New Addition to Campus Brings Ease to Muslim Students

Zaakirah Mujid

Investigation Editor

The new ablution room is now open for individuals to perform Wudu, as it was built as a courtesy for Muslims students who pray in between classes. Kindlon 147 contains two stools and faucets which allow Muslim students to easily wash their face and feet before prayer.

“Wudu is ablution, which is a religious practice of purification. It consists of washing the face, arms, hair, and feet,” said junior MSA board member Abdullah Damra, “Wudu is both a means of physical purification as well as a spiritual one. It is believed that the person’s sins wash away with the droplets of water.”

New ablution room in Kindlon Hall. Photo Credit: Zaakirah Mujid.

There are five prayers a day for those who practice the faith and Muslim students quickly rinse their bodies with water before each prayer. Some non-Muslim students may have noticed other students washing their feet in the sink, this was due to the lack of a lower more convenient faucet/basin for Muslim students to wash their feet in. After noticeable struggles for both Muslims and non-Muslims in the bathroom during this step, BU Muslim Faith Advisor Dr. Isaac Gold proposed the idea of a separate room for Muslim students to wash their feet in.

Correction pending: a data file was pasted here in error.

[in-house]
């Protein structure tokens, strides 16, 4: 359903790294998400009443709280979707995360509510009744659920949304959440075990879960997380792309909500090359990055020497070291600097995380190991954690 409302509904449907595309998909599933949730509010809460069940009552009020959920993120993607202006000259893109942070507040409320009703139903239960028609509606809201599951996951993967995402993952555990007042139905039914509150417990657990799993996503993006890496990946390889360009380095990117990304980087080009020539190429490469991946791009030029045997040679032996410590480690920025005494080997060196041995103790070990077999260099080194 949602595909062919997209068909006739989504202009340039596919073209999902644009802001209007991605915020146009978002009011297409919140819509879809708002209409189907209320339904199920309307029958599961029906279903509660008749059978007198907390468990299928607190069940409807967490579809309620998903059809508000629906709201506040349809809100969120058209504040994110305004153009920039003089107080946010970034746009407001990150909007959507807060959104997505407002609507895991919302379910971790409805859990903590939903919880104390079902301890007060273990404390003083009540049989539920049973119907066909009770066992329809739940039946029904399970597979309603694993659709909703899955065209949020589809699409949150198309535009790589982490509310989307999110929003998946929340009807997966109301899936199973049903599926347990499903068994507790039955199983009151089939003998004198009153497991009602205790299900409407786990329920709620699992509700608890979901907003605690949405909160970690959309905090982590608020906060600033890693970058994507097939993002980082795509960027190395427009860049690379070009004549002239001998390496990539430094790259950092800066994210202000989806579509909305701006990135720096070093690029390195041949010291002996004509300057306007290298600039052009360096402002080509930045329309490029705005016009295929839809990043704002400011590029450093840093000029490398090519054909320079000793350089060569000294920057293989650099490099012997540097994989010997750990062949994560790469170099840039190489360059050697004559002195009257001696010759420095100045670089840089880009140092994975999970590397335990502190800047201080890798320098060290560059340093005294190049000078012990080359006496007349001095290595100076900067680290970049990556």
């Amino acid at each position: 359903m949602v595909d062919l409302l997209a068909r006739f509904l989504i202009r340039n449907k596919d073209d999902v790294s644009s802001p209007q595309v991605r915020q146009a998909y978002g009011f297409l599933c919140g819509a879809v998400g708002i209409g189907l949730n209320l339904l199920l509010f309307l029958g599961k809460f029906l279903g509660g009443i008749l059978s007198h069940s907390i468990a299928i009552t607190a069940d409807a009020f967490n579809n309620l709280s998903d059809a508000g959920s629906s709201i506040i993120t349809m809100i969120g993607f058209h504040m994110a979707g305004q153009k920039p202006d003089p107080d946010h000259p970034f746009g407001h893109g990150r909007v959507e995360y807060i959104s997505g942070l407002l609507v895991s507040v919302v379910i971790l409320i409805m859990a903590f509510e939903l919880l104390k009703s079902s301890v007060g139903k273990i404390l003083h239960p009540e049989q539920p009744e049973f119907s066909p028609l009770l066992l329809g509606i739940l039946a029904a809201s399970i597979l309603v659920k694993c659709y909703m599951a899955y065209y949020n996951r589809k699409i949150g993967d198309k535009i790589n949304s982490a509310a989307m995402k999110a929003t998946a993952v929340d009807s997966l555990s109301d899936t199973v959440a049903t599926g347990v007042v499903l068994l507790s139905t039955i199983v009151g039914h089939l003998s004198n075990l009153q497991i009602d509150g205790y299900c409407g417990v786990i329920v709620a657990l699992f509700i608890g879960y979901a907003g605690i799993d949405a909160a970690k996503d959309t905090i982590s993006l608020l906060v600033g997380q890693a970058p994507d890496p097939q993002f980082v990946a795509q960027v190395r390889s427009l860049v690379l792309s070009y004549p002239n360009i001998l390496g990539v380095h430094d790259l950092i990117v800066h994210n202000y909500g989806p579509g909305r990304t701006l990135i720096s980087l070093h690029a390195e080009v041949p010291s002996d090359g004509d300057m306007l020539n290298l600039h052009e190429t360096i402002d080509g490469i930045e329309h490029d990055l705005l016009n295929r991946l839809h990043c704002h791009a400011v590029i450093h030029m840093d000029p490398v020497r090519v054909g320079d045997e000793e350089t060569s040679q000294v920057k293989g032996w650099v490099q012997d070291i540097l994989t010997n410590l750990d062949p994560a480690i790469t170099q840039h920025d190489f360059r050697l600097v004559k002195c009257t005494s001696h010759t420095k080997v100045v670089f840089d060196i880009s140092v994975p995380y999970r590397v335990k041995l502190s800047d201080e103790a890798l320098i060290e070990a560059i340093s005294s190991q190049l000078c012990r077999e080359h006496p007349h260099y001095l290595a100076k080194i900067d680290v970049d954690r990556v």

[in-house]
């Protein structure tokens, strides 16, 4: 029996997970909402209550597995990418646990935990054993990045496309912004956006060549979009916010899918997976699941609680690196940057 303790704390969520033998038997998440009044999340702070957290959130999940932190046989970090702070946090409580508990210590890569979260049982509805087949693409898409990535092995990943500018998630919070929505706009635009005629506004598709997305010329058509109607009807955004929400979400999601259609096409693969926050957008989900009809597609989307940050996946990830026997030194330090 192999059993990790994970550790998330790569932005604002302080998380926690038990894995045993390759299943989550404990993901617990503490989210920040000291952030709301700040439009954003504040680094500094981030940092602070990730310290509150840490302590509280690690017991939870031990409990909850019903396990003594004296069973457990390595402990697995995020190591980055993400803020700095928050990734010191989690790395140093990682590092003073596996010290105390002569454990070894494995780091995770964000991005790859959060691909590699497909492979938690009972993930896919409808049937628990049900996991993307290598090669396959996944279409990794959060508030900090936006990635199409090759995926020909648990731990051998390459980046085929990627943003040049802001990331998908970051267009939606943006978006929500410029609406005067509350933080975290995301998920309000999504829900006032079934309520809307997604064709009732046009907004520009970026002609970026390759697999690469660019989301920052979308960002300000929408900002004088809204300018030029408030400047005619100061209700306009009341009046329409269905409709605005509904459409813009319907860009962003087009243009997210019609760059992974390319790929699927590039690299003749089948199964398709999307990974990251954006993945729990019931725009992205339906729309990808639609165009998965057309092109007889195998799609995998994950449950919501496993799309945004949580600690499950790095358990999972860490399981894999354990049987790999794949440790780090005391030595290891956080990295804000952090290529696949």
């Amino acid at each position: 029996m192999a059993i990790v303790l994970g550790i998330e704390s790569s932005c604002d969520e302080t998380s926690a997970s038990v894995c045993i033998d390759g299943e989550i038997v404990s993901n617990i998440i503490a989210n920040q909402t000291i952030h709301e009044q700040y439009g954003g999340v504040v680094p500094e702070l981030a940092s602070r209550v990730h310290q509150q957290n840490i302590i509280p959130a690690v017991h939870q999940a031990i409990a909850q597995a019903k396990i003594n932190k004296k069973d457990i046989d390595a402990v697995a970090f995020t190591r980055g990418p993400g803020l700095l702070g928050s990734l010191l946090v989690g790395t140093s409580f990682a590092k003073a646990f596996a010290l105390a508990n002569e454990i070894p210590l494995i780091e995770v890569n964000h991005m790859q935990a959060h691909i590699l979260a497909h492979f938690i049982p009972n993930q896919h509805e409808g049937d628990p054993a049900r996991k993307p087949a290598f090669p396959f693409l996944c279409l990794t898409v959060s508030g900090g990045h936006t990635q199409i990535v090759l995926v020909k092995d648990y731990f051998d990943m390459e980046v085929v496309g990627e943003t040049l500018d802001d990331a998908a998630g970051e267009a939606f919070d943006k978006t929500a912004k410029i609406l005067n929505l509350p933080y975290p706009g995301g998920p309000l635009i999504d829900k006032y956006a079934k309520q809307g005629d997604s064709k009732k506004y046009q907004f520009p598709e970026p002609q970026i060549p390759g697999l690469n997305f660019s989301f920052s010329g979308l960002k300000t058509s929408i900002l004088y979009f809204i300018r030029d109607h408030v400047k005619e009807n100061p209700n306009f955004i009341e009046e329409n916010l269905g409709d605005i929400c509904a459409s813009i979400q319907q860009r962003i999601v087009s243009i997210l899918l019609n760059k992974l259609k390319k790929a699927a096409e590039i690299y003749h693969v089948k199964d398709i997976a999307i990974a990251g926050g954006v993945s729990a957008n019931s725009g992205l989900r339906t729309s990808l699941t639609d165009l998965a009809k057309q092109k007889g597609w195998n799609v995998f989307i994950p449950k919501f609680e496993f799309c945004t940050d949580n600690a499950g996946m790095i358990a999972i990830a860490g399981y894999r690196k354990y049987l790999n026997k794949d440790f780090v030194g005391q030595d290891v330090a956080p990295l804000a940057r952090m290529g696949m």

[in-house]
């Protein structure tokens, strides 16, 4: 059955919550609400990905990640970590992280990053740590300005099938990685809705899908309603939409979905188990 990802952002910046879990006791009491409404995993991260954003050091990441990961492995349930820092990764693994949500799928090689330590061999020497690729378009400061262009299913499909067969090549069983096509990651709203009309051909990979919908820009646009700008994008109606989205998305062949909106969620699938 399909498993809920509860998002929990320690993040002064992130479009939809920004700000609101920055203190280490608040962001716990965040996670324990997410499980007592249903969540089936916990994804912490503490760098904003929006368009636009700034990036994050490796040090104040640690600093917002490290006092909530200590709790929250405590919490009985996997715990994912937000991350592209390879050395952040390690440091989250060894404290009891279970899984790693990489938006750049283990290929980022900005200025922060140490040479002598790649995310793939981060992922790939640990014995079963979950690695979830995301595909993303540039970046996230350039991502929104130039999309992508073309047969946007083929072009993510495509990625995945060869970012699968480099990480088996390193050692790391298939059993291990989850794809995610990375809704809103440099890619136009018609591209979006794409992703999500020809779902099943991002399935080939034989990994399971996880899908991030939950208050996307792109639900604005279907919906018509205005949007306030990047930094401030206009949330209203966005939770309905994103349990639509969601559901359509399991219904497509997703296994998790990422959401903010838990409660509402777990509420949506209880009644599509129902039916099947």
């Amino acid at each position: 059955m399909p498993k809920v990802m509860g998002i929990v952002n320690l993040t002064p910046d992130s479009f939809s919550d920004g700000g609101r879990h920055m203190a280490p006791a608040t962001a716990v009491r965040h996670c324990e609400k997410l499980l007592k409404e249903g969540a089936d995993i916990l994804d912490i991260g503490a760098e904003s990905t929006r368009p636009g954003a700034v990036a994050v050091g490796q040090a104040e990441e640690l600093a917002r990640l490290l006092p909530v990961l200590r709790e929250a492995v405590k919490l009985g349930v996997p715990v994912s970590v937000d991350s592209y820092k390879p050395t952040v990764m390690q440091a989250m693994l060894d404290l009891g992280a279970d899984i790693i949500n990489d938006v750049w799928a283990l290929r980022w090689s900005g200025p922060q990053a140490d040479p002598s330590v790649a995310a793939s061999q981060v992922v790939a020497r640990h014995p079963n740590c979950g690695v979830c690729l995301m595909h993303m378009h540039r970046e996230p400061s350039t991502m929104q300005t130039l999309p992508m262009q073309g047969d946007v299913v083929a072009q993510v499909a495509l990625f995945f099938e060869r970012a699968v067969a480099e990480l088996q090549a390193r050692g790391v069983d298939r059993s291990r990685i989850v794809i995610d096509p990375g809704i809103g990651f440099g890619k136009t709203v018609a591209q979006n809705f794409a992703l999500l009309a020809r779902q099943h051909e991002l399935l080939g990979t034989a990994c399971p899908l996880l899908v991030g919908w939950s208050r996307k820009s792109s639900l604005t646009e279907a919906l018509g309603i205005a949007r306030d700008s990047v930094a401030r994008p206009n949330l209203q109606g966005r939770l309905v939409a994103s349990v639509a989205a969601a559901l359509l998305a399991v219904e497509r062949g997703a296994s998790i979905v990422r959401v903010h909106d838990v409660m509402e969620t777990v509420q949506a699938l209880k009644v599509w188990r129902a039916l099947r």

“There are a lot of Muslim students I saw who were taking ablution in the bathroom sinks, which I thought might offend others. About 30% of the population here at BU are Muslim,” said MSA advisor Dr. Isaac Gold, “These students can now feel more comfortable before praying and now others in the bathroom can feel more comfortable as well.”

The addition of the ablution room gave way to excitement for the Muslim community on campus. There were also concerns by Muslim students who were struggling to keep the water off of the countertops and the floor during the Wudu process.

“I always make Wudu at school, and I try to wipe down the sink. Part of our faith is to leave the area cleaner than when we entered. I appreciate the school doing this because it shows how inclusive they are of the Muslim community,” said sophomore Danya Alzein.

The ablution station is an addition to the technologies being added to campus. A few months ago, Bidet stations were added in the first stalls of the women’s and men’s bathrooms on Kindlon’s first floor. This was added so that Muslim students would be able to clean themselves in the proper Islamic way. Dr. Isaac Gold stated that he is working on several other projects like these, in order to help benefit the University as a whole with the intention of increasing enrollment.